Prime Minister Justin Trudeau says he and European Commission President Ursula von der Leyen reaffirmed their cooperation in the rollout of COVID-19 vaccines to both Canada and Europe during a call Wednesday.
The call between the two leaders comes as Canada’s reliance on Europe for vaccines is under renewed threat, with the European Union earlier Wednesday unveiling plans to limit exports of the shots being manufactured within the continent.
According to a readout of the call provided by the prime minister’s office, Trudeau and von der Leyen “agreed on the importance of rolling out safe and effective vaccines as quickly as possible, including with respect to continued close Canada-EU cooperation.”
On Twitter, von der Leyen said she had a “good discussion” with Trudeau about their combined efforts to combat the pandemic. A readout of the call was not immediately available from the European Commission.
Neither the readout from Trudeau’s office nor von der Leyen’s tweet explicitly mentioned the new EU export controls, or if Canada will be exempt from them.
The EU unveiled legislation Wednesday that includes new rules that will make it harder for pharmaceutical companies producing COVID-19 vaccines in the 27-nation bloc to export them.
The rules will give the EU broad powers to curb those exports for the next six weeks. It’s seen as the latest move by the EU to ramp up its sluggish — and highly criticized — vaccination effort. The EU’s slow pace is quickly coming up against a third wave of the virus, which is already putting pressure on France and other parts of Europe.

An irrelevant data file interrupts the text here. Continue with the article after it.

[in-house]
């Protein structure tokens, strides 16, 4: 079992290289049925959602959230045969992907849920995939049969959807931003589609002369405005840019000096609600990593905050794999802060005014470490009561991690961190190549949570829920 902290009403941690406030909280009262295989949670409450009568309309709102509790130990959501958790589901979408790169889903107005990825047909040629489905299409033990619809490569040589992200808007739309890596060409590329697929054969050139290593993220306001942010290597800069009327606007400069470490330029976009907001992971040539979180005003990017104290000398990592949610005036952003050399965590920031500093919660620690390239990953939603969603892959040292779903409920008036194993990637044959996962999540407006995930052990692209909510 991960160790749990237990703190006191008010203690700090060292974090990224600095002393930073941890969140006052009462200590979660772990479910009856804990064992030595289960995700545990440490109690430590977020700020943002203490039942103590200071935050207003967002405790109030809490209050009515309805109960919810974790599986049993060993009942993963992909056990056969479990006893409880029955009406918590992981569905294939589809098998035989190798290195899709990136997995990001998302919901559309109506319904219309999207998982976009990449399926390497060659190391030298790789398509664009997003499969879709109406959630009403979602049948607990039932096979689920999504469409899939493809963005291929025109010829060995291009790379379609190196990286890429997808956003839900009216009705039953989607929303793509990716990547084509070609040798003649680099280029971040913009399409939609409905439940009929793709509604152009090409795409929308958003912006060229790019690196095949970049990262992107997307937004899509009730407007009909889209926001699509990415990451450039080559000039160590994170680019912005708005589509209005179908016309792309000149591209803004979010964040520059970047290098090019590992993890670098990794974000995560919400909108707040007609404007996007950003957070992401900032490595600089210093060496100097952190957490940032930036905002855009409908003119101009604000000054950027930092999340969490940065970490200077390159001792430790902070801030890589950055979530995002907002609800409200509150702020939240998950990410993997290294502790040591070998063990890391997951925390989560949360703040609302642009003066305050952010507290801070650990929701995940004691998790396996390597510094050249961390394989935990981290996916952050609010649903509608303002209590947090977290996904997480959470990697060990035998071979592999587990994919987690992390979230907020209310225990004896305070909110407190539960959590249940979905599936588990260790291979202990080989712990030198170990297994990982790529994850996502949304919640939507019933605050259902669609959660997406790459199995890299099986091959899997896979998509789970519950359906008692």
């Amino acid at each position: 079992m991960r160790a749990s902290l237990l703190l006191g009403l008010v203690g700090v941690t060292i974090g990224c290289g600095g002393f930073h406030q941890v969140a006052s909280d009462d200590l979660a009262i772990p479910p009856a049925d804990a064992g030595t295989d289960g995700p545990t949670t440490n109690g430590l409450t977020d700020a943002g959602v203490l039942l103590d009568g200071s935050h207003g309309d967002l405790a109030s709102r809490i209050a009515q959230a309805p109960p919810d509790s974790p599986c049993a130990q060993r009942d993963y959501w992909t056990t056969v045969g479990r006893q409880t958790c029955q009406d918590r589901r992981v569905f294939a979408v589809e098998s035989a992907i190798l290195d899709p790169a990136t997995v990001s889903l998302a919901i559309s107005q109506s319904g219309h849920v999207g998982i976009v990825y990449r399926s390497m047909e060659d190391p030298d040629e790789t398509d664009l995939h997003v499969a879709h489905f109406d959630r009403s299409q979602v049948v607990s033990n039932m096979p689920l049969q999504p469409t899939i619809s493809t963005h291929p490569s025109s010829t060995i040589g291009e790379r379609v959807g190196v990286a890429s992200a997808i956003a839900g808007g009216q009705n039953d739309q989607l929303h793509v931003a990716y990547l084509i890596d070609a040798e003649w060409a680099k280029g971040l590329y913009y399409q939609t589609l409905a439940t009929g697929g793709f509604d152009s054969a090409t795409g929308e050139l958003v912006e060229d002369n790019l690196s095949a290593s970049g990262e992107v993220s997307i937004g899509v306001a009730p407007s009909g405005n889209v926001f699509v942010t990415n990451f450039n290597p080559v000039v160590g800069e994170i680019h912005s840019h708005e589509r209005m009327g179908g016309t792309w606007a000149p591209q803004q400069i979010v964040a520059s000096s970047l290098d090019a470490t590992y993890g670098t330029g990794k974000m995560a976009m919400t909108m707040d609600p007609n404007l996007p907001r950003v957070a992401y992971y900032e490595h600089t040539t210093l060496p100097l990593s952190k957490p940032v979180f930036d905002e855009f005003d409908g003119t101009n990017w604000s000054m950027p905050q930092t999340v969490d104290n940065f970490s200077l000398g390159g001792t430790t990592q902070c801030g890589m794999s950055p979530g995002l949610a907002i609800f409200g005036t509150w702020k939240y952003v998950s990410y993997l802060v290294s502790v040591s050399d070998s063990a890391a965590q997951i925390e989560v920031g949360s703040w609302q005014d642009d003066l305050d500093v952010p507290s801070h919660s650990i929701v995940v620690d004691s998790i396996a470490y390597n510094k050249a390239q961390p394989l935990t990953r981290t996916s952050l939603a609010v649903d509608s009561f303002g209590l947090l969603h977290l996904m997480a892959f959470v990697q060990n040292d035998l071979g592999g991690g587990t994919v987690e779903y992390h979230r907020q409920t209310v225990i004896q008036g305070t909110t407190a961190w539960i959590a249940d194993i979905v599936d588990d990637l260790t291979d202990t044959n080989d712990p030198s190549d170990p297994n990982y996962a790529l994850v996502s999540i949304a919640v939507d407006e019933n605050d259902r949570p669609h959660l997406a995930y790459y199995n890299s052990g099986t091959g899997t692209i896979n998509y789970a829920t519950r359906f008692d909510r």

Trudeau said during question period Wednesday that the government was “concerned” about the EU legislation, and said cabinet members — including himself — would be in contact with their European counterparts.
Pfizer and Moderna operations in Europe are supplying Canada with the bulk of its vaccines. Shipments from both companies are beginning to grow significantly after sluggish starts earlier this year, when production delays in Europe hampered Canada’s rollout.
Nearly 1.2 million doses of Pfizer’s shot are expected this week, alongside two separate shipments by Moderna for a total of 846,000 doses. The first of the two shipments from Moderna arrived Wednesday in Toronto.
Roughly a million doses from Pfizer are expected to arrive in Canada every week between now and mid-May.
None of those shipments are expected to be impacted by the new EU measures, according to a spokesperson for International Trade Minister Mary Ng, who told Global News that counterparts in Europe have provided assurances.
“Our government has been in constant contact with our counterparts in the EU and its member states, at all levels of government,” spokesperson Youmy Han said in an email.
“We will continue to work with the EU and its member states, as we have done throughout the pandemic, to ensure that our essential health and medical supply chains remain open and resilient.”
The EU also pointed out that the legislation does not amount to an explicit “export ban,” but rather to ensure its member nations have enough vaccine supply.
EU Commission sources tell Global News that vaccine exports from the EU to Canada will still be subject to an authorization request — a measure that was implemented back in January.
At the time, those controls raised concerns that Canada’s advance purchase agreements may not be honoured, which could threaten its vaccine supply. Canada is not on a list of countries exempted from those authorization controls.
Under the strengthened rules, introduced today, those authorizations will only be granted “where they do not pose a threat to the security of supply of vaccines and their components in the Union, while also considering reciprocity and proportionality,” EU Commission sources said.
— With files from Global’s Rachael D’Amore